Contact Number

  • (209) 826-1197

Park Accessibility Information

Park Hours

  • Year-round day use
    8:00am to sunset

Park Activities

Dogs are welcome at the park but not allowed on trails, in the river, on beaches, and must always be on a leash.
Picnic Areas
Exhibits and Programs
Interpretive Exhibits
Beach Area
Nature & Wildlife Viewing
Family Programs
Hiking Trails

Park Facilities

Family Campsites
Group Campsites
Hike or Bike Campsites
RV Access
Restrooms / Showers
Drinking Water Available
Wheelchair Accessible

Park Directions

Get directions through Google Maps

From 99, take the Austin Rd. exit. Head South on Austin Rd. and you will run into the park at the end of the road.

Safety Notification:

Summer Branch Drop
Caswell Memorial State Park is experiencing a phenomenon known as Summer Branch Drop. The term describes the failure of mature tree branches in summer, with no obvious cause. The failure of trees is inherently unpredictable.

Safety Notification/Summer Branch Drop (pdf)

Entrance of Caswell Memorial State Park
The park is located along the Stanislaus River near the town of Ripon, California. The park protects a fine example of the threatened and still declining riparian oak woodland, which once flourished throughout California's Central Valley. Caswell is home to several endangered animal species, including the riparian brush rabbit which is not known to occur anywhere else.

The Native Americans who lived along this river and collected acorns among these ancient groves were Yokuts. In the early 1800s, Spanish explorers traversed this area, and fur trappers found the river bountiful.

Thomas Caswell, landowner, enjoyed this wonderful forest and felt it should be preserved. In 1950 the children and grand children donated 134 acres to the people of California. Additional donations and state purchases brought Caswell to its current size of 258 acres. Caswell Memorial State Park was open to the public in 1958.

Location - Directions

From 99, take the Austin Rd. exit. Head South on Austin Rd. and you will run into the park at the end of the road.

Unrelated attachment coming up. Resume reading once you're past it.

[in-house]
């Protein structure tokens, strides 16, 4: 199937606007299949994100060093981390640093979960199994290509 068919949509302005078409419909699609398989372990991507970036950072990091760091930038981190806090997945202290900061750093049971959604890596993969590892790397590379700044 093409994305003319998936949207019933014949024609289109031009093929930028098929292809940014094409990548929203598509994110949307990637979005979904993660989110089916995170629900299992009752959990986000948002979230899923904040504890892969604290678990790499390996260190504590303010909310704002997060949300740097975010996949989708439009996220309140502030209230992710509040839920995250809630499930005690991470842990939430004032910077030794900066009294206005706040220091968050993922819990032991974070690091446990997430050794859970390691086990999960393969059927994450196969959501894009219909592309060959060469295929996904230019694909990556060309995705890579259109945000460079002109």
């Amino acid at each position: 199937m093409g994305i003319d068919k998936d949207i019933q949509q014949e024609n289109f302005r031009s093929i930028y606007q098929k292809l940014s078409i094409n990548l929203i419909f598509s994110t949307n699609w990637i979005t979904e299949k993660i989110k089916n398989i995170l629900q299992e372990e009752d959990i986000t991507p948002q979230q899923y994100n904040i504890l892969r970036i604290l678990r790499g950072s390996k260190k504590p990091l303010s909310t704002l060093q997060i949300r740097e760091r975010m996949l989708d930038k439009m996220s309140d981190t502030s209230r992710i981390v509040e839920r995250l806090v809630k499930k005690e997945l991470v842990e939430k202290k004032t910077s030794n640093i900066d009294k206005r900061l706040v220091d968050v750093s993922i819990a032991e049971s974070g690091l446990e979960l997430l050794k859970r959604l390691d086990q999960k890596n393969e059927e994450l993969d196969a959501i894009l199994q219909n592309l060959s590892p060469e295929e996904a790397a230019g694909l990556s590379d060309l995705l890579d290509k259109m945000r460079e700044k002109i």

Seasons/Climate Recommended Clothing

Winter 45-50 degrees.
Summer 85-100 degrees.
It’s not unusual to go several consecutive days with 100+ temperatures June through September. Mosquitoes are among the resident wildlife so come prepared to live with them!!!

Facilities and Activities

Several species of fish including bass, catfish, crappie and more await your most enticing fishing technique.

Campfire programs, Junior ranger programs and nature walks are given every weekend throughout the summer. Interpretive walks and talks for school, service and social groups are available by making prior arrangements with park staff.

The Stanislaus River meanders through the park, with beaches and swimming areas near the park’s day use and campground facilities.

One of the most magnificent aspects the park has to offer is its seemingly endless nature trails. The trails allow a glimpse of what the riparian ecosystem of the valley would have looked like in pristine times. A majestic Oak Forest is surrounded by many other lush plant species, some of which are rarely found anywhere else in the area.

The park offers a rich variety of wildlife viewing. While many of the wildlife species here are nocturnal and rarely seen, bird watching is a favorite among nature lovers. Red shouldered and red tailed hawks are often seen, along with dozens of other winged artists.